The NSSF was established through an Act of Parliament in 1965 as a Provident fund. A Provident fund allows a one-time lump sum withdrawal to a contributor, at retirement.
In 2013, The National Social Security Fund Act was signed into law, transforming NSSF from a Provident fund into a Pension Scheme. So, the Fund is both a Provident Fund and Pension Scheme.

In Kenya for pension schemes.Where an employee is a contributor then upon retirement, the employee can access up to 1/3 of benefits in lump sum. Where it is only the employer who was contributing to the fund, then up to 1/4 of benefits can be paid in lump sum. The rest is paid- off as an annuity. 

Currently, salaried employees contribute Kshs. 200 while employers march this with an additional Kshs. 200 making the total contribution per person Kshs.400. NSSF allows for additional voluntary contribution over and above the prescribed contribution.

More Retirement investment options;

Investing in a Retirement Scheme, in my opinion, is the bare minimum you should do as an income earner. Retirement can be a gruesome journey if you are not well prepared. Other investment vehicles that should be part of your retirement portfolio are;

1. Unit trusts; 

There are as many types of unit trusts as there are investment funds. But they generally gravitate towards:

i) Money Market Funds;

Investment schemes put investor’s funds in short-term Treasury bills and Commercial paper. Money Markets are a low-risk investment

ii) Growth / Balanced Funds; 

These investments are a combination of Equity funds and Money Market funds. These are considered Medium risk investments

iii) Bond funds; 

The investments here are largely in Treasury bonds.

iv) Equity funds; 

The investments are made to quoted and unquoted stocks. These are aggressive and high-risk investments.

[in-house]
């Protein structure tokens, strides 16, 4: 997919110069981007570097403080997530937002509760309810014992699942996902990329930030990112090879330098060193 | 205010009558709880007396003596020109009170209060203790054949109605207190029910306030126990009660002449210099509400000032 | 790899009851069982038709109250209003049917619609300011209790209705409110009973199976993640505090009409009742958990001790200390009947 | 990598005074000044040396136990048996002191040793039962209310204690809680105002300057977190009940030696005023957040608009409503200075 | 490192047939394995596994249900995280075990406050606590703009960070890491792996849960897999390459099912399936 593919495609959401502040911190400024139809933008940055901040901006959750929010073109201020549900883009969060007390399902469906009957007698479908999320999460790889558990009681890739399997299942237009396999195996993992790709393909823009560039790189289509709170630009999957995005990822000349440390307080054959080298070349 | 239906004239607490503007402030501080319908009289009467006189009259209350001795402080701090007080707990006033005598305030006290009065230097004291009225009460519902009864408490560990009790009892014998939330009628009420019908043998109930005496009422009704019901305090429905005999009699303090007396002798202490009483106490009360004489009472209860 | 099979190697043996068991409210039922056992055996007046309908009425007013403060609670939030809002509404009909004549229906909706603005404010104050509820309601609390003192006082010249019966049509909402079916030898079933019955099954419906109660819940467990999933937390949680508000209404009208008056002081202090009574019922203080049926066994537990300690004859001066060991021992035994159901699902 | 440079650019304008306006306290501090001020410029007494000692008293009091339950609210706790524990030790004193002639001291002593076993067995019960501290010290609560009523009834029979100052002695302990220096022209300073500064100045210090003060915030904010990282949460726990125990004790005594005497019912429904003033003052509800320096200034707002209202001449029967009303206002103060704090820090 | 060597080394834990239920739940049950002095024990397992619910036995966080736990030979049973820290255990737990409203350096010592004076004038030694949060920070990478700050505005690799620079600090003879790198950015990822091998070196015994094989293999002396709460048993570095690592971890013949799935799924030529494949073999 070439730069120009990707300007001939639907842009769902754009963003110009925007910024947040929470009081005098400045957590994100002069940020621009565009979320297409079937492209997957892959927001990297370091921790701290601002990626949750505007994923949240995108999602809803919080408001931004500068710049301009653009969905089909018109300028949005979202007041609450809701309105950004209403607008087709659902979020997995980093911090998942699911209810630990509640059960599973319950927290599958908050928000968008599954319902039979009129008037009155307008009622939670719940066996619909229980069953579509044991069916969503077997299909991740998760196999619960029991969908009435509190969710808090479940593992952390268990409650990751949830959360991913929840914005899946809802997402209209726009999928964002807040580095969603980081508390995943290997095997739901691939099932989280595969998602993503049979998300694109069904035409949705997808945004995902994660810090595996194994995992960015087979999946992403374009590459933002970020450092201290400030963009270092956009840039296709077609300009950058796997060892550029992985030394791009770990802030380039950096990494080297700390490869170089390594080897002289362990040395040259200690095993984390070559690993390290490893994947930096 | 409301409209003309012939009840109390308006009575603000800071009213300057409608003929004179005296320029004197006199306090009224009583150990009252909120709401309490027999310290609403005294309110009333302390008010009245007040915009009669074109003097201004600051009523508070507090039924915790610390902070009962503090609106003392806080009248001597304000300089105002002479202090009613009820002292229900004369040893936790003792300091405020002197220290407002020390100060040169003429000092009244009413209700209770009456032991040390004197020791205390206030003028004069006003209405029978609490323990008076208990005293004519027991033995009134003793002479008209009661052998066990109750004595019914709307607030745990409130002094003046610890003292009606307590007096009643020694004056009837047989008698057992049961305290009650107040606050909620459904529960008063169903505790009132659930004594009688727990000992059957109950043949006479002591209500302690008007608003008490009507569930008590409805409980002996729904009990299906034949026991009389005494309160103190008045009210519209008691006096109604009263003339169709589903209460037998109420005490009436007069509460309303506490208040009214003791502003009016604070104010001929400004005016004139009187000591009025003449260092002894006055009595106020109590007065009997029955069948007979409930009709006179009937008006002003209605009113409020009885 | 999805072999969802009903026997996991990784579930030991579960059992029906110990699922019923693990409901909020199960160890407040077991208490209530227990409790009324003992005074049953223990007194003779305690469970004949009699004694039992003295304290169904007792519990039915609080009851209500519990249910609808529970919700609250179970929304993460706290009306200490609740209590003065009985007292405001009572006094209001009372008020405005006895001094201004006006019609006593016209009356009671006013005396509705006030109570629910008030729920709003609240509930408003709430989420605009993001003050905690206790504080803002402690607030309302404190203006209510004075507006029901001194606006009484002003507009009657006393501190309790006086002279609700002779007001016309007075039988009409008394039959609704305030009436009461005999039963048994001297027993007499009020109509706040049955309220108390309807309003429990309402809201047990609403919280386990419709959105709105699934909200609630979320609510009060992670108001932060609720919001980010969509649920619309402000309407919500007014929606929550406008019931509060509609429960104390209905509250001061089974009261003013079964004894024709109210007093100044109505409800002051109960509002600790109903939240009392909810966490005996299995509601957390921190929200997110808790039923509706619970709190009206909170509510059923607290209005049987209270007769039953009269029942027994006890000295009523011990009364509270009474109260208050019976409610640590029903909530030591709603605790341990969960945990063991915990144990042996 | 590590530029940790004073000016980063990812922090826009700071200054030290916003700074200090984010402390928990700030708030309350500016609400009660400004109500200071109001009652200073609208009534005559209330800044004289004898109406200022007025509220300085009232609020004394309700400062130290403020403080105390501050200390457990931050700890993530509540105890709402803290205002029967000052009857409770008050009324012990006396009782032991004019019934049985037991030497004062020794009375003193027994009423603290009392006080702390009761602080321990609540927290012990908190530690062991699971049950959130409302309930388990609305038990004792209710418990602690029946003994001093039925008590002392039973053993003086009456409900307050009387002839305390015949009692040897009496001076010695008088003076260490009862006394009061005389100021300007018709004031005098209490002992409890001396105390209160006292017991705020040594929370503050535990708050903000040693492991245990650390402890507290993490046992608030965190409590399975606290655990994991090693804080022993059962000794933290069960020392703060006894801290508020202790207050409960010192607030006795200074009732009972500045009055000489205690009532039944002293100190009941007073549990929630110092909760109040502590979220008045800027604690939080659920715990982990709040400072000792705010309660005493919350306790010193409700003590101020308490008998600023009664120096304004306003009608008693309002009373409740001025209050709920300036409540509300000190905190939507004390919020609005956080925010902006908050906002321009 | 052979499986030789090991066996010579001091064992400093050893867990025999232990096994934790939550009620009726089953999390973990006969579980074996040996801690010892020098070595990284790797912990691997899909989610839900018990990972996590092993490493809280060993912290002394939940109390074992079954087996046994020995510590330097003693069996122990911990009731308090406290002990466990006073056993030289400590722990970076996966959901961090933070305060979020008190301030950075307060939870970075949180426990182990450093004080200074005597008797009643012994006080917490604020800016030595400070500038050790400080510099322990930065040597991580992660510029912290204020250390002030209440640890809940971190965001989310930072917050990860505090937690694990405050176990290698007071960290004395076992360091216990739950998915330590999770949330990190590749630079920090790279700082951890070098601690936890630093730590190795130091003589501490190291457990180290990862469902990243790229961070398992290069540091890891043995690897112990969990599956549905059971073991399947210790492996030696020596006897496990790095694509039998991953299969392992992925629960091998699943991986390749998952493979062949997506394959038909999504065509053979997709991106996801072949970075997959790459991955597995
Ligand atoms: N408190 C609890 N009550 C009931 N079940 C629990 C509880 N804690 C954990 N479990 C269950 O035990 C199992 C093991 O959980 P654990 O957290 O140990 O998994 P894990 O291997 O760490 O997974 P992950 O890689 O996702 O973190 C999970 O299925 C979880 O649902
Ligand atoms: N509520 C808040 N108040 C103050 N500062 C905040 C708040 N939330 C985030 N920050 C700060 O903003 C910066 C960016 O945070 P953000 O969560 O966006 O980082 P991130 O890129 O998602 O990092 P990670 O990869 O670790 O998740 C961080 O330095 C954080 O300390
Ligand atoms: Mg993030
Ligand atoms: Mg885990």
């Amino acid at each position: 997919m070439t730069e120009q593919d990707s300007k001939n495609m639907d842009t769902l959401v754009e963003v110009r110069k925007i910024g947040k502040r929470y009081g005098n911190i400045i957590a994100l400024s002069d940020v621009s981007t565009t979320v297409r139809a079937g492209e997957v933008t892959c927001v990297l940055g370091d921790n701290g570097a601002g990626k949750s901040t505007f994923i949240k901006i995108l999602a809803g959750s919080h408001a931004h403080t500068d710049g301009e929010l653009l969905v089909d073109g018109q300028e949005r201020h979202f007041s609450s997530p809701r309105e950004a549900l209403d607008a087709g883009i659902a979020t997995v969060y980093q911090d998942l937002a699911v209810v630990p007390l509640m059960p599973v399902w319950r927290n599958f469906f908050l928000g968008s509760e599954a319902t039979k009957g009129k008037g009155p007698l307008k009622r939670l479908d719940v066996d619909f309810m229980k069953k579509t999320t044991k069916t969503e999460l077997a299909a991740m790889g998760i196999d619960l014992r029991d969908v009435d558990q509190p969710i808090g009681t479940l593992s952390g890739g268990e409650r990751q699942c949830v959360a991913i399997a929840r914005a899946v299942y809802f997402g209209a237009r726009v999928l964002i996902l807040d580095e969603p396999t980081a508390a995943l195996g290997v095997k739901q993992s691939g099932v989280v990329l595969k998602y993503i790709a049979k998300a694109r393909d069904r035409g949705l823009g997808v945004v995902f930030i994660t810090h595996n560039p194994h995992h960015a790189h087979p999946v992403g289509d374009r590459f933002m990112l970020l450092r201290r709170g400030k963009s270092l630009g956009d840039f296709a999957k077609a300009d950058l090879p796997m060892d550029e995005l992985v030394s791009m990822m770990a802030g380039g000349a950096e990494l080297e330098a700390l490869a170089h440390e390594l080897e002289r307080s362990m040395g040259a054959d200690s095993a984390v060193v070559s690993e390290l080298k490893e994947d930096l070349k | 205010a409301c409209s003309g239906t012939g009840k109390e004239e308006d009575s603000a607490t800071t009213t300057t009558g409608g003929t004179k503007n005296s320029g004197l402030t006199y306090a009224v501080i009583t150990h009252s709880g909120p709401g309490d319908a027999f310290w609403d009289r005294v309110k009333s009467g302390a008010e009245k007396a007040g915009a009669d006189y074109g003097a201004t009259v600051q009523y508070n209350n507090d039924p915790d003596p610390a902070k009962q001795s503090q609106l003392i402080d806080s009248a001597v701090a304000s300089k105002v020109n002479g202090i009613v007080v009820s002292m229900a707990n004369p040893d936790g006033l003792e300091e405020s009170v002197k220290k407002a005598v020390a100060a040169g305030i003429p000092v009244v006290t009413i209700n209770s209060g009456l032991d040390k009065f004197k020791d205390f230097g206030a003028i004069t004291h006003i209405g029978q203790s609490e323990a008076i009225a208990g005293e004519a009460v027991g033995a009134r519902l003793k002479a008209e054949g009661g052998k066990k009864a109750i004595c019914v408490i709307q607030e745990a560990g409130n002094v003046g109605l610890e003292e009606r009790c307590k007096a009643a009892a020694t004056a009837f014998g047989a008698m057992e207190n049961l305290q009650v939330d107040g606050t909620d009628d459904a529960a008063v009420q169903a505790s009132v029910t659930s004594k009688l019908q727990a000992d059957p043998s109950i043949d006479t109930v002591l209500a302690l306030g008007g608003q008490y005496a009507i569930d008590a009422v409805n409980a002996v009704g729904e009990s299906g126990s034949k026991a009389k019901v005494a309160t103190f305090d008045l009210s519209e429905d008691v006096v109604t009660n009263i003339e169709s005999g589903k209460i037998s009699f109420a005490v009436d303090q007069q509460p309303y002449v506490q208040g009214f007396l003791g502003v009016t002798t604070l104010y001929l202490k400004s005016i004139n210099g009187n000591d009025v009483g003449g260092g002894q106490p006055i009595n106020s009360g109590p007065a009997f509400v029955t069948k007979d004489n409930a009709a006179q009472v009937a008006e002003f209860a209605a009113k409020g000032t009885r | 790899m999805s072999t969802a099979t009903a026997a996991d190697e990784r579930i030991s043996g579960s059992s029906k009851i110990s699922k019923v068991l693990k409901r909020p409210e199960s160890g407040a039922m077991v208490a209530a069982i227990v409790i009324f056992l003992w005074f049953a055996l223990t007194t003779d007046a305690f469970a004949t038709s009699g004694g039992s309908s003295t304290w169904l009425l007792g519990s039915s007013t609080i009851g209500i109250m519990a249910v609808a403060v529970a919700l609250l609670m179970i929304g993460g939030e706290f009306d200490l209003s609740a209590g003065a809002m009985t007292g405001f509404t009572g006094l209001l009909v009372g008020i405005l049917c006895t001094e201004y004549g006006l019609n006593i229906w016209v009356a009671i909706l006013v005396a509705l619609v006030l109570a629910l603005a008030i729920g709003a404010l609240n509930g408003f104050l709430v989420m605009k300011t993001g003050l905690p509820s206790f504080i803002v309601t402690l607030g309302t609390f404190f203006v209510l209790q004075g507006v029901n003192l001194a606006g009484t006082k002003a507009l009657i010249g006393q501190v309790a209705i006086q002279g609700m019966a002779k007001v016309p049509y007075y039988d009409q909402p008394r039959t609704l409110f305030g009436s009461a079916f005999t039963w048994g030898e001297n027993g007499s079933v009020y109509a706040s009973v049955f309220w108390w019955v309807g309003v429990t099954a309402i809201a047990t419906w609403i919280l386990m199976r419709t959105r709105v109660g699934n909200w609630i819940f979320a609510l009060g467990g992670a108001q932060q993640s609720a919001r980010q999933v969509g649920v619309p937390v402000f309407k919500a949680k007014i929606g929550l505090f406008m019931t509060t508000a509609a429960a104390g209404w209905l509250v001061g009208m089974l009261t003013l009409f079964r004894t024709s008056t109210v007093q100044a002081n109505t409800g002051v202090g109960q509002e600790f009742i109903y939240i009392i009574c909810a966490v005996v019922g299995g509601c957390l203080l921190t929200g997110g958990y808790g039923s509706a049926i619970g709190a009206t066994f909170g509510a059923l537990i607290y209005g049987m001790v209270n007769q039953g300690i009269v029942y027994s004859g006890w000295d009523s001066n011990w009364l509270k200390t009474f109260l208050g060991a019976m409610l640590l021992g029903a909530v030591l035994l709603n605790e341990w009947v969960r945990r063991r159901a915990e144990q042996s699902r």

Generally, Unit trust funds are great for the investor who lacks the time or who does not have the necessary know-how to engage with markets directly e.g. the securities exchange for purchase and sale of equities or the Central Bank of Kenya for purchase of Treasury Bills and Bonds.

2. Treasury Bonds

If you are very close to retirement, I would recommend investing in Treasury Bonds mainly because they are low risk and have an almost guaranteed interest income every half year.

3. Equities; 

For the younger income earners, Equities though riskier than Treasury bonds, allow the investor to earn more in the long run. Of course, you need to assess if your risk profile permits you to take such risks.

4. Real Estate; 

Developing houses and apartments for consistent rental income can be a great way to have a good and guaranteed income, to supplement the monthly payout from a pension.

In conclusion, the best time to have started retirement planning and investing is yesterday. The next best time is today. I urge you not to put it off any longer. As I usually tell you, start small, start clueless, but just start. You will figure it out eventually. You’ve got this!